"Latvia gets a perfect score" on legal economic gender equality

Take note – story published 1 year and 2 months ago

Latvia is one of just 14 countries worldwide which ensure equal economic rights before the law for men and women, according to a recent report from the World Bank.

The report, titled 'Women, Business and the Law' (WBL2023) presents an index covering 190 economies and structured around the life cycle of a working woman.




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"In total, 35 questions are scored across eight indicators. Overall scores are then calculated by taking the average of each indicator, with 100 representing the highest possible score. Data refer to the laws and regulations that are applicable to the main business city (Riga). Different rules may apply in other jurisdictions so local legislation should be reviewed. Based on this approach, Latvia scores 100 out of 100. The overall score for Latvia is higher than the regional average observed across OECD high-income economies (95.3). Within the OECD high-income region, there are 14 economies that score 100 out of 100," says the report.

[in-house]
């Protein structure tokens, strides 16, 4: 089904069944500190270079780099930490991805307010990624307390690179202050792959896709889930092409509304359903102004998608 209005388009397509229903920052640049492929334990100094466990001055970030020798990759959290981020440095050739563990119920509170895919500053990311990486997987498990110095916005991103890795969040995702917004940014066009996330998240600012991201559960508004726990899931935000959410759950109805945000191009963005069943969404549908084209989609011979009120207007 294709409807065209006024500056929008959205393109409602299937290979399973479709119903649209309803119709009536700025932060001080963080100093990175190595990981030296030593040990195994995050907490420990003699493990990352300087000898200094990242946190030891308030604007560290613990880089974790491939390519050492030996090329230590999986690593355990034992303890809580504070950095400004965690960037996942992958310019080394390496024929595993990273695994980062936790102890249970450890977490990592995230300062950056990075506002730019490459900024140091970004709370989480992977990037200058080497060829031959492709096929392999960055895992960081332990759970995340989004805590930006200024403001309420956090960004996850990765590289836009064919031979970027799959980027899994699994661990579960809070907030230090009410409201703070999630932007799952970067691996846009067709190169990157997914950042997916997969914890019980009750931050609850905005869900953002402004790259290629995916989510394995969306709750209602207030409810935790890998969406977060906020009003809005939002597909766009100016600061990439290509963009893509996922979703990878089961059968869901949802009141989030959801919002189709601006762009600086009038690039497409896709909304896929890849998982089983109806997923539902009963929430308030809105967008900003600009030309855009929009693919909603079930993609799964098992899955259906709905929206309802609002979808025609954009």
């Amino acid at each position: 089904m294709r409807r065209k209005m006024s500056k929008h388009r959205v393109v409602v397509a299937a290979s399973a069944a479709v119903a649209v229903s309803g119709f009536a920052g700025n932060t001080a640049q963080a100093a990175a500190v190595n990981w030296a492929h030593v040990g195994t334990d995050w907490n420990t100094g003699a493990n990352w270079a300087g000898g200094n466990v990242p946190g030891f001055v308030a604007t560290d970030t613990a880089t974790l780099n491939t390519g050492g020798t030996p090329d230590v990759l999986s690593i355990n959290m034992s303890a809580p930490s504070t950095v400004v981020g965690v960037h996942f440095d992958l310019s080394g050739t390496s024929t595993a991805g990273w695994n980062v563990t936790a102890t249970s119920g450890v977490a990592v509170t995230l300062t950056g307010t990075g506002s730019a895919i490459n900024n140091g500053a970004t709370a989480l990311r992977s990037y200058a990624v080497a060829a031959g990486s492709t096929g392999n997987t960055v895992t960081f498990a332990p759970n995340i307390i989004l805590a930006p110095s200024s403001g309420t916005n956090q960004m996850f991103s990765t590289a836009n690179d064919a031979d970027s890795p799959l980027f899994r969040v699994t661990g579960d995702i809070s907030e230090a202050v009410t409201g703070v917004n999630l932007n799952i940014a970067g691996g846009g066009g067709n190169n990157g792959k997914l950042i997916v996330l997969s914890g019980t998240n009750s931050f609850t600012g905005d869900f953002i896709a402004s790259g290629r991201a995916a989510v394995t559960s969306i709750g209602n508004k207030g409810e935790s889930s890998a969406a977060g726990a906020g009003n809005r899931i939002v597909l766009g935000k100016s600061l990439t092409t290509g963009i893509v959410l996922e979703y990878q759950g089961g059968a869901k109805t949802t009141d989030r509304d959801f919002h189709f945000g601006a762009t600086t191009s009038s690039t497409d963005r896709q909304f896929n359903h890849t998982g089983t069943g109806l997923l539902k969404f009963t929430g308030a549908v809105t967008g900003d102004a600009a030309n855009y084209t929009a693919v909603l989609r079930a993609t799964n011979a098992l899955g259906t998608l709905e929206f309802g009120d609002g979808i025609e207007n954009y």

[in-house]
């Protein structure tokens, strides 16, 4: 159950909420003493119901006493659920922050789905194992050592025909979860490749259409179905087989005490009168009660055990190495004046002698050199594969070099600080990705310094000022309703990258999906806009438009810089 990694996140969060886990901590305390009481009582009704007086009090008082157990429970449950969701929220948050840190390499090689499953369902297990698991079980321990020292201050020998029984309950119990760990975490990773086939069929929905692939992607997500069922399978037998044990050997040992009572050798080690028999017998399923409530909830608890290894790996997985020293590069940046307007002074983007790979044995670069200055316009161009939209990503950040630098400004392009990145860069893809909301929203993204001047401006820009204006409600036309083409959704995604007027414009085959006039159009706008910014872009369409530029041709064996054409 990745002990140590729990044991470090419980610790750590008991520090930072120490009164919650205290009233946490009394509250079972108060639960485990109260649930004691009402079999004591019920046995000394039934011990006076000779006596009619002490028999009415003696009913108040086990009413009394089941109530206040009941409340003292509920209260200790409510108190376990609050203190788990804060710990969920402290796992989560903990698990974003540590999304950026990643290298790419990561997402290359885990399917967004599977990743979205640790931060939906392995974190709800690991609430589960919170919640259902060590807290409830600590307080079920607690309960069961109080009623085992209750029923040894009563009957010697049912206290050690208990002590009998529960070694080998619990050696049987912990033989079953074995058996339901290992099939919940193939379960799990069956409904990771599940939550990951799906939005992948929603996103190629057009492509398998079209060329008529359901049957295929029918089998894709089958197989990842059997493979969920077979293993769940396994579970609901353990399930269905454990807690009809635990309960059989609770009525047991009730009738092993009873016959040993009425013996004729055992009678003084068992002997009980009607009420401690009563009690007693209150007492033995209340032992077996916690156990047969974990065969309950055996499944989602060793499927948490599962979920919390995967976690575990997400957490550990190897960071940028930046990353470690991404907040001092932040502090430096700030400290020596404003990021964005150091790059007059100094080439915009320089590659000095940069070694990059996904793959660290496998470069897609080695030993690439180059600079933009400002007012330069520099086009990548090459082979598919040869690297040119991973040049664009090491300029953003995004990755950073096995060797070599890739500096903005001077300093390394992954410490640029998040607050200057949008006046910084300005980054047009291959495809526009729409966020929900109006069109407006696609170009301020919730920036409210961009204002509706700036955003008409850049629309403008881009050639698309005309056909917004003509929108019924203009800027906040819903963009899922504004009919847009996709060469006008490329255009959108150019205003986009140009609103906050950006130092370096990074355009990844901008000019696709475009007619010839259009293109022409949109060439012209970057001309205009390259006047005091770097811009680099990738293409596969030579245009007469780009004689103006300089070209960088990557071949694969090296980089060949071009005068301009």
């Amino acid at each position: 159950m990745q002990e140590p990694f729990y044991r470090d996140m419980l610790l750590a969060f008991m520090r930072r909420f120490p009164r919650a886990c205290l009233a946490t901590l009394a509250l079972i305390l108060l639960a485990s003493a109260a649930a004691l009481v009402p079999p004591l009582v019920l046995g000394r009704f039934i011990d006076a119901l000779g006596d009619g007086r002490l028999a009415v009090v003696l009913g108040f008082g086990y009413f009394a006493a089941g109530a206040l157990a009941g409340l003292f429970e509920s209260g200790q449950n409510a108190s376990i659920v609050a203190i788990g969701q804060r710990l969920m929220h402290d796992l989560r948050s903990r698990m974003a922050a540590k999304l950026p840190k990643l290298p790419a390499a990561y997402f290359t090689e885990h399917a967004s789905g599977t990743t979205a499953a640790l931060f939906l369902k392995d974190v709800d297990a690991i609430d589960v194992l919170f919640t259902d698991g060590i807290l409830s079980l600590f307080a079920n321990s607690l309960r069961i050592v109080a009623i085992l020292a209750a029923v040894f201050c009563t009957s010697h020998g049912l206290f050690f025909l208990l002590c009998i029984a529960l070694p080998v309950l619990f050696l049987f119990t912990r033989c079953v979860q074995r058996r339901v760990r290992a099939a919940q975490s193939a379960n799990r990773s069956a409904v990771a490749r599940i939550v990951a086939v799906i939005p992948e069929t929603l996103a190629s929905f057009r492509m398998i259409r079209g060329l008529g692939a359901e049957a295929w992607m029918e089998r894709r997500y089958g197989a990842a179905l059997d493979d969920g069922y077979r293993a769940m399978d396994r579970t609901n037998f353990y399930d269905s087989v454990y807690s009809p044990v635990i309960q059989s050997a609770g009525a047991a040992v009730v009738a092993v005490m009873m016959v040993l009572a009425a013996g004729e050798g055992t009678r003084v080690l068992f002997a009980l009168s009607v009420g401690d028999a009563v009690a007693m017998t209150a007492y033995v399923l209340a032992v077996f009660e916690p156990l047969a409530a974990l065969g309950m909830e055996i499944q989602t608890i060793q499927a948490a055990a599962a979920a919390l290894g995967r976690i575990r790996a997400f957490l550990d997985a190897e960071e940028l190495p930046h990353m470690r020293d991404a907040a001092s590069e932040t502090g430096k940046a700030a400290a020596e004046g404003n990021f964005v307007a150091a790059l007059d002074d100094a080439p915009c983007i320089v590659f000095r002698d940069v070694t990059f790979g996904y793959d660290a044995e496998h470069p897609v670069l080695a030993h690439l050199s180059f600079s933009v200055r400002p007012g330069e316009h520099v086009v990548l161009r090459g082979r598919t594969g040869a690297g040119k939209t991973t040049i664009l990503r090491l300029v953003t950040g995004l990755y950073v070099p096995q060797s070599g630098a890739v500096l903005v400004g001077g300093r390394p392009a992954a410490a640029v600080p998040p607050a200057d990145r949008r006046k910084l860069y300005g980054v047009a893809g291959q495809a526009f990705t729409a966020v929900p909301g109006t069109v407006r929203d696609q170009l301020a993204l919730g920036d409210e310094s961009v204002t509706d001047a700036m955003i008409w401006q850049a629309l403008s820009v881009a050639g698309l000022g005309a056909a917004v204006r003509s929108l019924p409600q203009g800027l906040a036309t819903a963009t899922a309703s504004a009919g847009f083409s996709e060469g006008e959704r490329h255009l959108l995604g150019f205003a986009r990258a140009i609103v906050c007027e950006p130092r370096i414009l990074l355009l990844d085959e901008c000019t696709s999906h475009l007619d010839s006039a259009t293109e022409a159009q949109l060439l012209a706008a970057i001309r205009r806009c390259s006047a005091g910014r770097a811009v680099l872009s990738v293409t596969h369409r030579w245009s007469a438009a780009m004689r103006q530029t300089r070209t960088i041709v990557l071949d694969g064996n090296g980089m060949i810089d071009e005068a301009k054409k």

Women, business and the law report 2023
Women, business and the law report 2023

"When it comes to constraints on freedom of movement, laws affecting women's decisions to work, laws affecting women's pay, constraints related to marriage, laws affecting women's work after having children, constraints on women starting and running a business, gender differences in property and inheritance, and laws affecting the size of a woman's pension, Latvia gets a perfect score. Latvia attains a perfect score on all of the WBL2023 indicators," says the report.

In the wider world, According to the World Bank: "An economy is stronger when all citizens can contribute equally. By revealing how laws affect women’s economic participation, Women, Business and the Law 2023 presents persuasive evidence that an equal sharing of legal rights and freedoms is also instrumental for better economic performance.

"This year’s study delivers some promising news. Despite multiple overlapping global crises, most regions are advancing toward legal gender equality across all areas measured. To guide in the pursuit of gender equality, Women, Business and the Law 2023 offers some lessons from the past. An impressive analysis of five decades of reforms shows where and how countries have adopted more than 2,000 laws to enhance legal gender parity. However, at this pace, it will take another 50 years to close the legal gender gap."

The full report is available to read here: https://wbl.worldbank.org/en/wbl and the presentation of the data can be viewed below.


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